Dolores Starr ... Dancer (uncredited)
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Directed by
Fred Zinnemann 
 
Writing credits
Sonya Levien (screen play) and
William Ludwig (screen play)

Richard Rodgers (adapted from Rodgers and Hammerstein's musical play) and
Oscar Hammerstein II (adapted from Rodgers and Hammerstein's musical play)

Lynn Riggs (based upon a dramatic play by)

Produced by
Arthur Hornblow Jr. .... producer
Oscar Hammerstein II .... executive producer (uncredited)
Richard Rodgers .... executive producer (uncredited)
 
Original Music by
Richard Rodgers (uncredited)
 
Cinematography by
Robert Surtees (director of photography)
 
Film Editing by
George Boemler 
Gene Ruggiero (uncredited)
 
Casting by
Jack Friedkin (uncredited)
William Maybery (uncredited)
Ted Stanhope (uncredited)
 
Production Design by
Oliver Smith 
 
Art Direction by
Joseph C. Wright (art direction by) (as Joseph Wright)
 
Set Decoration by
F. Keogh Gleason  (as Keogh Gleason)
 
Costume Design by
Sophie Devine (costumes by) (as Motley)
Orry-Kelly (costumes by) (as Orry Kelly)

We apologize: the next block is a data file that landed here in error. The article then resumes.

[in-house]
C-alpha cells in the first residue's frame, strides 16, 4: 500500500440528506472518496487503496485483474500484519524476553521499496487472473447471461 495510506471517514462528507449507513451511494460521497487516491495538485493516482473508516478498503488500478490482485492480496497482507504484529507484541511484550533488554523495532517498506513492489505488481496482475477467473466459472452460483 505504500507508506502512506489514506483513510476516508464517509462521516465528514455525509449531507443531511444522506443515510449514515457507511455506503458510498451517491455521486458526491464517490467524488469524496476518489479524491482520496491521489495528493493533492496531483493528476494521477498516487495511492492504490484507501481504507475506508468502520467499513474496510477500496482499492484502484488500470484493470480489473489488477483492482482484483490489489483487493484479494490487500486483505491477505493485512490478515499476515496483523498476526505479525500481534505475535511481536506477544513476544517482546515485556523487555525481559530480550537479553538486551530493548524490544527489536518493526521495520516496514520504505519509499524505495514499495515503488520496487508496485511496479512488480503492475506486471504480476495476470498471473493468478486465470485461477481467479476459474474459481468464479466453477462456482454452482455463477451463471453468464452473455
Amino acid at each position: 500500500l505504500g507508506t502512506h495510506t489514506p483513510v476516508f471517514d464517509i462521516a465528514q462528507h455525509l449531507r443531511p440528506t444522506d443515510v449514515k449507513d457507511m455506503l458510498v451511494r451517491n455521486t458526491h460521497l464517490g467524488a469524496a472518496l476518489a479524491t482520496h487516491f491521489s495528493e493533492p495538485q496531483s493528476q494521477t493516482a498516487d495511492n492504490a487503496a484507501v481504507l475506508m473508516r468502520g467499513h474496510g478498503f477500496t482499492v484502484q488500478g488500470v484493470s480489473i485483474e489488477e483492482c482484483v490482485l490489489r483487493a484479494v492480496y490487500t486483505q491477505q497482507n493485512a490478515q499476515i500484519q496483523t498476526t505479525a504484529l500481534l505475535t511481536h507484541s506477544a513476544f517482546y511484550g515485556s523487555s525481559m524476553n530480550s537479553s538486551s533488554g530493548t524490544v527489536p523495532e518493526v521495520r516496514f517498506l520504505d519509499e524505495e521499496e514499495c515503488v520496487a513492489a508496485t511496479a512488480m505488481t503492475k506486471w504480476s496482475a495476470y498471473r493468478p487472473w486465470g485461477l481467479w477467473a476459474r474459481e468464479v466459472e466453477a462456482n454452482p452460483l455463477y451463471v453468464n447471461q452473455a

Charles Arrico (uncredited)
 
Makeup Department
Annabell .... hair stylist
Ben Lane .... makeup
Ben Nye .... makeup artist (uncredited)
Donald W. Roberson .... makeup artist (uncredited)
 
Production Management
Percy Ikerd .... production manager (uncredited)
Samuel Lambert .... unit manager (uncredited)
 
Second Unit Director or Assistant Director
Arthur S. Black Jr. .... assistant director (as Arthur Black Jr.)
Milton Carter .... assistant director (uncredited)
James Curtis Havens .... second unit director (uncredited)
Russ Haverick .... assistant director (uncredited)
Howard Joslin .... assistant director (uncredited)
Edward F. Mull .... assistant director (uncredited)
Robert E. Relyea .... second assistant director (uncredited)
Jack Voglin .... assistant director (uncredited)
 
Art Department
Frank Wesselhoff .... painter (uncredited)
 
Sound Department
Fred Hynes .... recording supervisor